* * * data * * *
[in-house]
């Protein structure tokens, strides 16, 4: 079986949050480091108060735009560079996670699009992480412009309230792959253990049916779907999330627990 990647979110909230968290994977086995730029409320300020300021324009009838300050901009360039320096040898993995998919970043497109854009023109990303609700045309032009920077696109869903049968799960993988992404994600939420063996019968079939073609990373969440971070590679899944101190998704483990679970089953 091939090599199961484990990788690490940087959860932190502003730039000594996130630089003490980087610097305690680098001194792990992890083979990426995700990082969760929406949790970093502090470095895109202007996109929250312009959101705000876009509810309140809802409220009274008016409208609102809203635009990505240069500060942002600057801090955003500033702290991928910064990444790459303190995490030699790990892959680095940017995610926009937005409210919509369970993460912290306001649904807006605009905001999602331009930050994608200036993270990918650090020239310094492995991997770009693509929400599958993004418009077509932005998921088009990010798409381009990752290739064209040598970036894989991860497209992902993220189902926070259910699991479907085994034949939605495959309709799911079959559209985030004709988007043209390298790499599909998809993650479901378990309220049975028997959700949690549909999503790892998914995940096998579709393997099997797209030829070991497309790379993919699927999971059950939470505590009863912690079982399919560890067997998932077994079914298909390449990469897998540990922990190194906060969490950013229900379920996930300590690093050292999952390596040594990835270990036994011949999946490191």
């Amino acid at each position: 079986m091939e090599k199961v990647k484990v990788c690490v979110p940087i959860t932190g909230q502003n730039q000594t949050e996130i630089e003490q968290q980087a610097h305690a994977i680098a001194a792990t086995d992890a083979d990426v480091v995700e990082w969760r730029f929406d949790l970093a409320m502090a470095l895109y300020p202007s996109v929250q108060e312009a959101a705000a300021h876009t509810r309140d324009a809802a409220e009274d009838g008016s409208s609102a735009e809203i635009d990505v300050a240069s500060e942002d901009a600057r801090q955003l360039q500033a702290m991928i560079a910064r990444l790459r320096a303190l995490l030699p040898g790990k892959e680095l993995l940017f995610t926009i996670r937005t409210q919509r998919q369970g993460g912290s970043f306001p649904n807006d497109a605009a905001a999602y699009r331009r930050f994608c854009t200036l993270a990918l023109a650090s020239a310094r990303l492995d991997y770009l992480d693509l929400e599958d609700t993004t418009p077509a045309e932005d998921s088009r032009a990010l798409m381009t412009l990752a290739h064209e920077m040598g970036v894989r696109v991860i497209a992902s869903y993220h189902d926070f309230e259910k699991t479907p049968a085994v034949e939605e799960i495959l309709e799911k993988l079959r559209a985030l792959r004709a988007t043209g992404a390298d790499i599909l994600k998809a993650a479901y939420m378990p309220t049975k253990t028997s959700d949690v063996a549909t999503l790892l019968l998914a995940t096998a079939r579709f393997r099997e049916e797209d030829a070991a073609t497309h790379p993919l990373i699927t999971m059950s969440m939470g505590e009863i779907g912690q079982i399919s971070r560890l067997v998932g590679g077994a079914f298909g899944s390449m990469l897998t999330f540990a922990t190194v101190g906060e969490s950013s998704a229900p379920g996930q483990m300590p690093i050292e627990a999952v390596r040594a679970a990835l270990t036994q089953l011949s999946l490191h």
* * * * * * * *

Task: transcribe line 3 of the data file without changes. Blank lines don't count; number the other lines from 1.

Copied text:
């Amino acid at each position: 079986m091939e090599k199961v990647k484990v990788c690490v979110p940087i959860t932190g909230q502003n730039q000594t949050e996130i630089e003490q968290q980087a610097h305690a994977i680098a001194a792990t086995d992890a083979d990426v480091v995700e990082w969760r730029f929406d949790l970093a409320m502090a470095l895109y300020p202007s996109v929250q108060e312009a959101a705000a300021h876009t509810r309140d324009a809802a409220e009274d009838g008016s409208s609102a735009e809203i635009d990505v300050a240069s500060e942002d901009a600057r801090q955003l360039q500033a702290m991928i560079a910064r990444l790459r320096a303190l995490l030699p040898g790990k892959e680095l993995l940017f995610t926009i996670r937005t409210q919509r998919q369970g993460g912290s970043f306001p649904n807006d497109a605009a905001a999602y699009r331009r930050f994608c854009t200036l993270a990918l023109a650090s020239a310094r990303l492995d991997y770009l992480d693509l929400e599958d609700t993004t418009p077509a045309e932005d998921s088009r032009a990010l798409m381009t412009l990752a290739h064209e920077m040598g970036v894989r696109v991860i497209a992902s869903y993220h189902d926070f309230e259910k699991t479907p049968a085994v034949e939605e799960i495959l309709e799911k993988l079959r559209a985030l792959r004709a988007t043209g992404a390298d790499i599909l994600k998809a993650a479901y939420m378990p309220t049975k253990t028997s959700d949690v063996a549909t999503l790892l019968l998914a995940t096998a079939r579709f393997r099997e049916e797209d030829a070991a073609t497309h790379p993919l990373i699927t999971m059950s969440m939470g505590e009863i779907g912690q079982i399919s971070r560890l067997v998932g590679g077994a079914f298909g899944s390449m990469l897998t999330f540990a922990t190194v101190g906060e969490s950013s998704a229900p379920g996930q483990m300590p690093i050292e627990a999952v390596r040594a679970a990835l270990t036994q089953l011949s999946l490191h």